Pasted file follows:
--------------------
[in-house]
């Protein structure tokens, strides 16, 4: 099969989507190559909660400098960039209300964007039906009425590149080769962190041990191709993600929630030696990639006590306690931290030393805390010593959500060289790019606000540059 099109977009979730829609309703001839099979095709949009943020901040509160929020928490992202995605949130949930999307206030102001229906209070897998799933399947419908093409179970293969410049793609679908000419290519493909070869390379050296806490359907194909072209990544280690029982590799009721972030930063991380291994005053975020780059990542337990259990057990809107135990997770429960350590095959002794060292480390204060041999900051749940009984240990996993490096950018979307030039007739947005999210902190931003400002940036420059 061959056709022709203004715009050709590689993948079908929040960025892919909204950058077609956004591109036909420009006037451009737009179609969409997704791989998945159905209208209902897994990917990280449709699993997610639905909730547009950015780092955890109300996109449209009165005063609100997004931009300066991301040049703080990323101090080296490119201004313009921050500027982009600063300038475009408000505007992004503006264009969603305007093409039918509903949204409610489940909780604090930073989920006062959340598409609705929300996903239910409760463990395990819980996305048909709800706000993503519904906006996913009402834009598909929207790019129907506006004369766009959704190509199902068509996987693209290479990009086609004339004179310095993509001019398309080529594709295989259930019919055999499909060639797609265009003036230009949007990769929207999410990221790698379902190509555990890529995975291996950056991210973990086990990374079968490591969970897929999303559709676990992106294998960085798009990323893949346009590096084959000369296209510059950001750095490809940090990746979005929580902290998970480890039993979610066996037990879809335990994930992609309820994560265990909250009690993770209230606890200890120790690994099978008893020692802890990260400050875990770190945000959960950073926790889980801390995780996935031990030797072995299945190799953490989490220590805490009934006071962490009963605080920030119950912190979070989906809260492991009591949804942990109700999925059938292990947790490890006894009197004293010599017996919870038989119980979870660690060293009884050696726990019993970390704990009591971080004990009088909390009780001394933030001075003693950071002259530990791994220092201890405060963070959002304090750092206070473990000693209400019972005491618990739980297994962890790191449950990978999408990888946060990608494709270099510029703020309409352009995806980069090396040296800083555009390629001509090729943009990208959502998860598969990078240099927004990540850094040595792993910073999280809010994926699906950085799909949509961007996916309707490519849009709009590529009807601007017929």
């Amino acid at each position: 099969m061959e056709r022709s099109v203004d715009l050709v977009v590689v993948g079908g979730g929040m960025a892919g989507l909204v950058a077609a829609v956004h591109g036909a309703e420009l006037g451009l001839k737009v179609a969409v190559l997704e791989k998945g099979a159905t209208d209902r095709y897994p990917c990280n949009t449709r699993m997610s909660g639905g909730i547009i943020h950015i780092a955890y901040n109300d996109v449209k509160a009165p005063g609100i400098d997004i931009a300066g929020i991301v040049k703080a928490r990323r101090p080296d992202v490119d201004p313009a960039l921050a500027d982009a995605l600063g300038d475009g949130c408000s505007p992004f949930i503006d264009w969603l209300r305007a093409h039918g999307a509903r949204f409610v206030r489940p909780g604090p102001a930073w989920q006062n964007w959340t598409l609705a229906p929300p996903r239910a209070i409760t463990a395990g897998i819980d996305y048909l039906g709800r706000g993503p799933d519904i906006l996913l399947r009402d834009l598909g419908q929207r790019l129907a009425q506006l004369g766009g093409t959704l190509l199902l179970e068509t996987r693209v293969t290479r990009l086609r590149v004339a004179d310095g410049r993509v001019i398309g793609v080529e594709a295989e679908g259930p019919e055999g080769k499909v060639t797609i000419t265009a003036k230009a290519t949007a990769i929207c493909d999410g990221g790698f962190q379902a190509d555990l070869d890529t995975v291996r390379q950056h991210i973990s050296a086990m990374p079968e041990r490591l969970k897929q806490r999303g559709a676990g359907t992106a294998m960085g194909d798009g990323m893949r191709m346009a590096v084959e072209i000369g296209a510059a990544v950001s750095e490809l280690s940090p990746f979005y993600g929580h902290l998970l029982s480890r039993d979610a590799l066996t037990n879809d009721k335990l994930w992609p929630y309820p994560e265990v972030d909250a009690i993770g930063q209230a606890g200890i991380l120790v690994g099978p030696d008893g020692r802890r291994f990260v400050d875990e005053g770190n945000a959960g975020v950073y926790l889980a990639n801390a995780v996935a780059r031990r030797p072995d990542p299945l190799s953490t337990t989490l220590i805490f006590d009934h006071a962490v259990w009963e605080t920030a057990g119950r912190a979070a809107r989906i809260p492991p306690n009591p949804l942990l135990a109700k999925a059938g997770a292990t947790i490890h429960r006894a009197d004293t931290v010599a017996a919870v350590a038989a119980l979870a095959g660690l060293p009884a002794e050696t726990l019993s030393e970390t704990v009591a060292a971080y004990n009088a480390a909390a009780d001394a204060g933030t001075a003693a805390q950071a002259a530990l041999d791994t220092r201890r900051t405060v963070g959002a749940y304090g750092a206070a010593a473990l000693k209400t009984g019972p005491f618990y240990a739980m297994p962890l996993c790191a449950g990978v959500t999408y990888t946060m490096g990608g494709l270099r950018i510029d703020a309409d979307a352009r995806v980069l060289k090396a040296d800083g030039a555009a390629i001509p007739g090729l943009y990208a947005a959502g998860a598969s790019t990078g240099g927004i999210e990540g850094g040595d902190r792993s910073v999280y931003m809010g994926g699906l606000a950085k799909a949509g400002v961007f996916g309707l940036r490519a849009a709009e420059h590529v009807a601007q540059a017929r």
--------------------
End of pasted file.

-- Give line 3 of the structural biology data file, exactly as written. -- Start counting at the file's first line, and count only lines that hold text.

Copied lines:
């Amino acid at each position: 099969m061959e056709r022709s099109v203004d715009l050709v977009v590689v993948g079908g979730g929040m960025a892919g989507l909204v950058a077609a829609v956004h591109g036909a309703e420009l006037g451009l001839k737009v179609a969409v190559l997704e791989k998945g099979a159905t209208d209902r095709y897994p990917c990280n949009t449709r699993m997610s909660g639905g909730i547009i943020h950015i780092a955890y901040n109300d996109v449209k509160a009165p005063g609100i400098d997004i931009a300066g929020i991301v040049k703080a928490r990323r101090p080296d992202v490119d201004p313009a960039l921050a500027d982009a995605l600063g300038d475009g949130c408000s505007p992004f949930i503006d264009w969603l209300r305007a093409h039918g999307a509903r949204f409610v206030r489940p909780g604090p102001a930073w989920q006062n964007w959340t598409l609705a229906p929300p996903r239910a209070i409760t463990a395990g897998i819980d996305y048909l039906g709800r706000g993503p799933d519904i906006l996913l399947r009402d834009l598909g419908q929207r790019l129907a009425q506006l004369g766009g093409t959704l190509l199902l179970e068509t996987r693209v293969t290479r990009l086609r590149v004339a004179d310095g410049r993509v001019i398309g793609v080529e594709a295989e679908g259930p019919e055999g080769k499909v060639t797609i000419t265009a003036k230009a290519t949007a990769i929207c493909d999410g990221g790698f962190q379902a190509d555990l070869d890529t995975v291996r390379q950056h991210i973990s050296a086990m990374p079968e041990r490591l969970k897929q806490r999303g559709a676990g359907t992106a294998m960085g194909d798009g990323m893949r191709m346009a590096v084959e072209i000369g296209a510059a990544v950001s750095e490809l280690s940090p990746f979005y993600g929580h902290l998970l029982s480890r039993d979610a590799l066996t037990n879809d009721k335990l994930w992609p929630y309820p994560e265990v972030d909250a009690i993770g930063q209230a606890g200890i991380l120790v690994g099978p030696d008893g020692r802890r291994f990260v400050d875990e005053g770190n945000a959960g975020v950073y926790l889980a990639n801390a995780v996935a780059r031990r030797p072995d990542p299945l190799s953490t337990t989490l220590i805490f006590d009934h006071a962490v259990w009963e605080t920030a057990g119950r912190a979070a809107r989906i809260p492991p306690n009591p949804l942990l135990a109700k999925a059938g997770a292990t947790i490890h429960r006894a009197d004293t931290v010599a017996a919870v350590a038989a119980l979870a095959g660690l060293p009884a002794e050696t726990l019993s030393e970390t704990v009591a060292a971080y004990n009088a480390a909390a009780d001394a204060g933030t001075a003693a805390q950071a002259a530990l041999d791994t220092r201890r900051t405060v963070g959002a749940y304090g750092a206070a010593a473990l000693k209400t009984g019972p005491f618990y240990a739980m297994p962890l996993c790191a449950g990978v959500t999408y990888t946060m490096g990608g494709l270099r950018i510029d703020a309409d979307a352009r995806v980069l060289k090396a040296d800083g030039a555009a390629i001509p007739g090729l943009y990208a947005a959502g998860a598969s790019t990078g240099g927004i999210e990540g850094g040595d902190r792993s910073v999280y931003m809010g994926g699906l606000a950085k799909a949509g400002v961007f996916g309707l940036r490519a849009a709009e420059h590529v009807a601007q540059a017929r």